with a bit of business knowledge so we can help steer our profession in these challenging times.” Are’s education also puts him in the position to mentor the next generation of “physician leaders,” as he calls them. They are “physicians who we think have the capacity, stamina and knowledge to do more than just take care of an individual patient,” he says. “We’ve had the misperception in healthcare until recently where we thought that good clinicians will translate to good leaders, but clinical acumen does not always translate to effective leadership in managing healthcare, which is more like a business these days.” To identify ideal candidates, Are looks for a high class rank but also places weight on subjective factors. For example, he asks why they want the business degree. “If it’s for the right reasons, then I encourage it,” he says. “Fortunately, most of them give the right reason, which is ‘I want to help the profession.’” Makovicka fits that bill. “He’s the type of student we look for,” Are says. “He knows where he stands and knows why he’s doing it.” Makovicka says he’s always had an interest in business, although he didn’t explore the subject in college. “I never got to step foot inside the business building,” he says. “I was always a little jealous of that.” He knew he wanted to pursue a career in healthcare — either medicine (Continued on next page)

Paving the way Dr. Are mentored the program’s pilot student, Kulia Matsuo, who was instrumental in shaping the program. She earned an MBA in 2009, the same year the program was approved. Dr. Matsuo recently completed her radiology residency at Indiana University and began a fellowship at Northwestern University Feinberg School of Medicine’s Department of Radiology.

YEAR IN REVIEW 2014–2015 25

MBA Merging Medicine and Management (Continued from previous page)

or physical therapy. His older brother, Joel, is president of Makovicka Physical Therapy, and his dad and sister are also physical therapists. “Healthcare ran in the family growing up,” he says. Another Makovicka family tradition? Football. His dad played at Kearney State College; he and his three brothers played for the Huskers. Makovicka, a fullback, left the team his senior season after his nephew sustained a football-related brain injury as a sixth grader. It was a turning point for Makovicka. He admired the way the medical team cared for his nephew and the entire family. “The neurosurgeon almost became part of the family,” he says. He knew he wanted to provide care like that one day and decided his future trumped his fleeting football career. He plans to become an orthopaedic surgeon and aspires to open his own practice, where his new business knowledge will serve him well. Putting his medical classes on hold to study business was a welcome change of pace for Makovicka. “It was a breath of fresh air,” he says, a reprieve from memorizing science textbooks. He especially enjoyed accounting and finance classes, where he learned useful information about investing and reading financial statements. “Justin had a really steep hill to climb with the MBA since he did not have a business background,” says Lex Kaczmarek, MBA program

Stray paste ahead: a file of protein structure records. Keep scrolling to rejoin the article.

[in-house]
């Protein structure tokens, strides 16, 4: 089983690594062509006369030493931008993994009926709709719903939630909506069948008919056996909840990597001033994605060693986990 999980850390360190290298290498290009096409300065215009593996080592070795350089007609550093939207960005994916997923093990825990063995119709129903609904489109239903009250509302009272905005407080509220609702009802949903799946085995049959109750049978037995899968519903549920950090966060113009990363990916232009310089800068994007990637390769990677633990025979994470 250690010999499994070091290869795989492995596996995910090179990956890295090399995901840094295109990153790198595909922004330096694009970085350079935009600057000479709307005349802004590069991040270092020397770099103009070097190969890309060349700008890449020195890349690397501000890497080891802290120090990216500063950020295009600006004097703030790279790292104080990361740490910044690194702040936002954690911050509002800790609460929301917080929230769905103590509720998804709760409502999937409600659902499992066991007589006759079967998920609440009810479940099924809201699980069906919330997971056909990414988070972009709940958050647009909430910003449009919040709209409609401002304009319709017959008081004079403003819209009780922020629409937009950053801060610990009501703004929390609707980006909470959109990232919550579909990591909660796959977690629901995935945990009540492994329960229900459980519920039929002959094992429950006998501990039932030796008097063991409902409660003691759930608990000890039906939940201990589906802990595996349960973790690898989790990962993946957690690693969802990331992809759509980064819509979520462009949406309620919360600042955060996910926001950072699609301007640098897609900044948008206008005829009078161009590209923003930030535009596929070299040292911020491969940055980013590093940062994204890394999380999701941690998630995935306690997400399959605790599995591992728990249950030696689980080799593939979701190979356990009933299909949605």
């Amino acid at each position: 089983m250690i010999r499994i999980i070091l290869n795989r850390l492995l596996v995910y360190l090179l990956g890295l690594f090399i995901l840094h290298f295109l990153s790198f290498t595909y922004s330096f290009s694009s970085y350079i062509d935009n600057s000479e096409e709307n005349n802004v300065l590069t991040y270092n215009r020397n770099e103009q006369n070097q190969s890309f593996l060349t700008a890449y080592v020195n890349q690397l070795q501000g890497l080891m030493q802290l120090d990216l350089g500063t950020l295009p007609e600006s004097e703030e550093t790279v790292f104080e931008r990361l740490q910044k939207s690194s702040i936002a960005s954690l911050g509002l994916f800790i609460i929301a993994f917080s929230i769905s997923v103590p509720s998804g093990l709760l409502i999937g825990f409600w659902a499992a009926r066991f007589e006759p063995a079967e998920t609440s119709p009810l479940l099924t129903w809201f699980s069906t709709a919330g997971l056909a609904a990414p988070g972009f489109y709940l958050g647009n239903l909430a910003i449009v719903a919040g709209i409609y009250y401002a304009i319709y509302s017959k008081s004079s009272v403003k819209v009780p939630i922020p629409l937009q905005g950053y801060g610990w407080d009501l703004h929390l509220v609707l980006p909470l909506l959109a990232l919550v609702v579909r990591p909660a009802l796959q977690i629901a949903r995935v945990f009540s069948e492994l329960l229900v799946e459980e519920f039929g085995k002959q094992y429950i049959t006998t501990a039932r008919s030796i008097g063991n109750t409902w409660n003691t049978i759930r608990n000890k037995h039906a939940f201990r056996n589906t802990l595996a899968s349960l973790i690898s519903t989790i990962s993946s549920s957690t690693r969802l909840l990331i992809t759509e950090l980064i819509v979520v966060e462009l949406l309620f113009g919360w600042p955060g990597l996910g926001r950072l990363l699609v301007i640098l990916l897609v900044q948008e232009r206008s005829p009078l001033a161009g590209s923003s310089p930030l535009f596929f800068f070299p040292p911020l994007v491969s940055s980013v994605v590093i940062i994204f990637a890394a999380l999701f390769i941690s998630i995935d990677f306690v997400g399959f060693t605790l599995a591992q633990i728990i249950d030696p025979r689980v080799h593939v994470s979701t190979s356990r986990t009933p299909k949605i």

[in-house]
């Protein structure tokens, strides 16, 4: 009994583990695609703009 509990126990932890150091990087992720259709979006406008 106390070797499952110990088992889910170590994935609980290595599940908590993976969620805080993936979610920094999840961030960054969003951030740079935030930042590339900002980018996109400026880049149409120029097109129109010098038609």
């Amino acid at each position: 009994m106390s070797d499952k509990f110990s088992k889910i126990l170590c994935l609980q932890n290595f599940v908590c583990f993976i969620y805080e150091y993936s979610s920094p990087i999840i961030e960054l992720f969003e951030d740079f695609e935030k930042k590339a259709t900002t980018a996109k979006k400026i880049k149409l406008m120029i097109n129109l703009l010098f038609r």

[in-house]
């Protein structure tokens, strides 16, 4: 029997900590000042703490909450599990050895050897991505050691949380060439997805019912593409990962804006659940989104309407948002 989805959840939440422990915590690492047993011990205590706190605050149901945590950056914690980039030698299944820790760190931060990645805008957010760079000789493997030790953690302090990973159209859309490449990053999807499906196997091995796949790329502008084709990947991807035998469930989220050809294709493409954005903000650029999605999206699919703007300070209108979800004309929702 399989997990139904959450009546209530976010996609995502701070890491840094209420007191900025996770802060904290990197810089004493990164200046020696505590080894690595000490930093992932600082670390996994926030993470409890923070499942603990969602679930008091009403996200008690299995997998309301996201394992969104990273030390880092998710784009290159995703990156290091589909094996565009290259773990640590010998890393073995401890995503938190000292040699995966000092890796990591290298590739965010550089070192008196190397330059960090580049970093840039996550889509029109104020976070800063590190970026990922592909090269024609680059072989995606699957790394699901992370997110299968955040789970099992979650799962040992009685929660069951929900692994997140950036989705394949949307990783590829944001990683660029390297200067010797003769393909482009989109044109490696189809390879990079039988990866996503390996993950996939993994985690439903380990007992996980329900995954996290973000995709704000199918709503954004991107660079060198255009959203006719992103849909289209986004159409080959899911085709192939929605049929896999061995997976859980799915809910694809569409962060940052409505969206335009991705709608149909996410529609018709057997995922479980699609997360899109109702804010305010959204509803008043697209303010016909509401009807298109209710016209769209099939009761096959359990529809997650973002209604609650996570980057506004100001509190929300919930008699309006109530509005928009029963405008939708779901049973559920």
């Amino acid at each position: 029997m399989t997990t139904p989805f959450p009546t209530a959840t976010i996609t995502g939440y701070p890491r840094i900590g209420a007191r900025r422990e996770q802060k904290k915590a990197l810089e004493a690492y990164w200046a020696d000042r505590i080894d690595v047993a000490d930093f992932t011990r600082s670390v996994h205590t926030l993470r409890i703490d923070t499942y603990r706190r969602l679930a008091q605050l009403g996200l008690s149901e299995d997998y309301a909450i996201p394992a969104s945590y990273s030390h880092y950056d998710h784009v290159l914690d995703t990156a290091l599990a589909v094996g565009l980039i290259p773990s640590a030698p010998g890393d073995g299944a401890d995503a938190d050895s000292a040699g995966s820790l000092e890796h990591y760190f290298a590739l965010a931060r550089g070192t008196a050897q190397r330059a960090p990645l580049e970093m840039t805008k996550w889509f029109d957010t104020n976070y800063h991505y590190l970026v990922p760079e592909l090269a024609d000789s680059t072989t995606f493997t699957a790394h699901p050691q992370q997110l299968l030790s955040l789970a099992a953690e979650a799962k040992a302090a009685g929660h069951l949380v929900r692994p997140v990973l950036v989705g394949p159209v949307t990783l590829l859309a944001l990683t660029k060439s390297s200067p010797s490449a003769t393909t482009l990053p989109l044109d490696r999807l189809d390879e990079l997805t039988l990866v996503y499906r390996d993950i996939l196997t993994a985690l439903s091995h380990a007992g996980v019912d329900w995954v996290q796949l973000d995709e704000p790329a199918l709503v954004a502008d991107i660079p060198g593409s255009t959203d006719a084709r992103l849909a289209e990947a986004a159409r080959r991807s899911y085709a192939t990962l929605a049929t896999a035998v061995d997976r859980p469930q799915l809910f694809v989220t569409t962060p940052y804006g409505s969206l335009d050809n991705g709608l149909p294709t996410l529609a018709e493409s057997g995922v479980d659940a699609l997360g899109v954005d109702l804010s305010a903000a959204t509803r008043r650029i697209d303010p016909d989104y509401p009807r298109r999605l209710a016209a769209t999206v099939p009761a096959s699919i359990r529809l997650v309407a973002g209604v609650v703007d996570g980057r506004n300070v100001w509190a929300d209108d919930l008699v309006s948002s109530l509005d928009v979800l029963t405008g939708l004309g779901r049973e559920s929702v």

Justin Makovicka will be the first graduate of the fiveyear dual degree program between the University of Nebraska Medical Center and UNO College of Business Administration.

director. “He excelled in his classes, impressed the faculty and qualified for recognition as a UNO Distinguished MBA Scholar by placing in the 96th percentile on the Major Field Test for MBA students.” Makovicka says he owes some of his success to Kaczmarek. “She is really invested in this program and wants to see it succeed,” he says. The joint program has been steadily gaining steam since the curriculum was approved in 2009. Are and Kaczmarek worked together to move the proposal through UNO and UNMC curriculum committees. While presenting to the UNMC committee, Are was pleased with how well the program was received. “It was amazing, no one said anything other than ‘why didn’t we do this before?’” Are and Kaczmarek have high hopes for the future. “One of the greatest joys I have is — this is UNMC and UNO. We’re in the same city,” he says. “The vision is to build collaborations stretching from the leaf level, which would be the student, to the forest level, which would be the two campuses. Through that, you don’t know what else we can do to benefit each other. Through that collaboration, I want to build the next generation of healthcare leaders.” And Makovicka’s advice to other medical students mulling over an MBA? “Don’t be afraid to add that extra year to your education.”